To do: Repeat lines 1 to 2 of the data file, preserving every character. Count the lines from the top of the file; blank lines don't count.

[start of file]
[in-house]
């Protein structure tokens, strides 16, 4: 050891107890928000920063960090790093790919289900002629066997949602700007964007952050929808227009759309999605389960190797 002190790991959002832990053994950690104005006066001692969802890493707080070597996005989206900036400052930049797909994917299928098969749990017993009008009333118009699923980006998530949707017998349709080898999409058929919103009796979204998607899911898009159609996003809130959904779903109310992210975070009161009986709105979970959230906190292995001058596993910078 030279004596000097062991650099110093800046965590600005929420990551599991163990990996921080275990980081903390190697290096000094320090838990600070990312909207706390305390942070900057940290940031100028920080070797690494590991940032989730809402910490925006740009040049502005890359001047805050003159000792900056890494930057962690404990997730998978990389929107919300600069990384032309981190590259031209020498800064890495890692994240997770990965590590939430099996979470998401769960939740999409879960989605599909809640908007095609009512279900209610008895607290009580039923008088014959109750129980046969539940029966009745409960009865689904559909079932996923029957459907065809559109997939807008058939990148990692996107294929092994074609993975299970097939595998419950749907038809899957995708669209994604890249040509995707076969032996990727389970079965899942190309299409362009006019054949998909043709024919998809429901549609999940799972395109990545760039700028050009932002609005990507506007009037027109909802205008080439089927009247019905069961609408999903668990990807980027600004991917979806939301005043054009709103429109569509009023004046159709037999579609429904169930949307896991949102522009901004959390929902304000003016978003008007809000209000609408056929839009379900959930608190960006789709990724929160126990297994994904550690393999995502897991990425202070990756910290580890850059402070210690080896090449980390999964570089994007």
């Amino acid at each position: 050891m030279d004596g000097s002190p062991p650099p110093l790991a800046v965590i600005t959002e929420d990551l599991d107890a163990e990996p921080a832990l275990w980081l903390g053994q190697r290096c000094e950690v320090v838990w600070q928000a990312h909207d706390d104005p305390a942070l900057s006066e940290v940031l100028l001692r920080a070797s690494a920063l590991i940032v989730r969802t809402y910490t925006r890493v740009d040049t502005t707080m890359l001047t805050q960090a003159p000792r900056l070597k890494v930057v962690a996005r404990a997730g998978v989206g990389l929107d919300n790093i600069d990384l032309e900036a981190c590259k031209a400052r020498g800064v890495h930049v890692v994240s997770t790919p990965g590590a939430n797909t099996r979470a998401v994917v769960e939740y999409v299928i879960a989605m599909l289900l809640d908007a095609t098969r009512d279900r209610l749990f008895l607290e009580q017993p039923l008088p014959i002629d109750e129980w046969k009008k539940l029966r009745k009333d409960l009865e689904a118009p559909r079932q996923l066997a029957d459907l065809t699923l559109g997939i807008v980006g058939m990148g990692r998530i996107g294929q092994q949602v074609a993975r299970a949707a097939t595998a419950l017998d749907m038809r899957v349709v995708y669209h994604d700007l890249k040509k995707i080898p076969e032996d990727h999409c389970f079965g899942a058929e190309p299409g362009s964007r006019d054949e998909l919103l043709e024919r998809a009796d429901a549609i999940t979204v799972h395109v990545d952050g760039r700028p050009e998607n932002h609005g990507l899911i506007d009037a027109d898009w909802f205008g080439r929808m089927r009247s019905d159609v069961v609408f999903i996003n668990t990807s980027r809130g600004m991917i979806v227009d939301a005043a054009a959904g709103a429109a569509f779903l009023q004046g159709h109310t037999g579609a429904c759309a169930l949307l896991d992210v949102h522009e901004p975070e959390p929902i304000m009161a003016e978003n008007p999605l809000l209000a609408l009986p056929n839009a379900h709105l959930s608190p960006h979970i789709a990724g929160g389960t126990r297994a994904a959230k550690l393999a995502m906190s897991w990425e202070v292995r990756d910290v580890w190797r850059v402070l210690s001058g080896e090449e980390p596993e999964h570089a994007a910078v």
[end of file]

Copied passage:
[in-house]
């Protein structure tokens, strides 16, 4: 050891107890928000920063960090790093790919289900002629066997949602700007964007952050929808227009759309999605389960190797 002190790991959002832990053994950690104005006066001692969802890493707080070597996005989206900036400052930049797909994917299928098969749990017993009008009333118009699923980006998530949707017998349709080898999409058929919103009796979204998607899911898009159609996003809130959904779903109310992210975070009161009986709105979970959230906190292995001058596993910078 030279004596000097062991650099110093800046965590600005929420990551599991163990990996921080275990980081903390190697290096000094320090838990600070990312909207706390305390942070900057940290940031100028920080070797690494590991940032989730809402910490925006740009040049502005890359001047805050003159000792900056890494930057962690404990997730998978990389929107919300600069990384032309981190590259031209020498800064890495890692994240997770990965590590939430099996979470998401769960939740999409879960989605599909809640908007095609009512279900209610008895607290009580039923008088014959109750129980046969539940029966009745409960009865689904559909079932996923029957459907065809559109997939807008058939990148990692996107294929092994074609993975299970097939595998419950749907038809899957995708669209994604890249040509995707076969032996990727389970079965899942190309299409362009006019054949998909043709024919998809429901549609999940799972395109990545760039700028050009932002609005990507506007009037027109909802205008080439089927009247019905069961609408999903668990990807980027600004991917979806939301005043054009709103429109569509009023004046159709037999579609429904169930949307896991949102522009901004959390929902304000003016978003008007809000209000609408056929839009379900959930608190960006789709990724929160126990297994994904550690393999995502897991990425202070990756910290580890850059402070210690080896090449980390999964570089994007």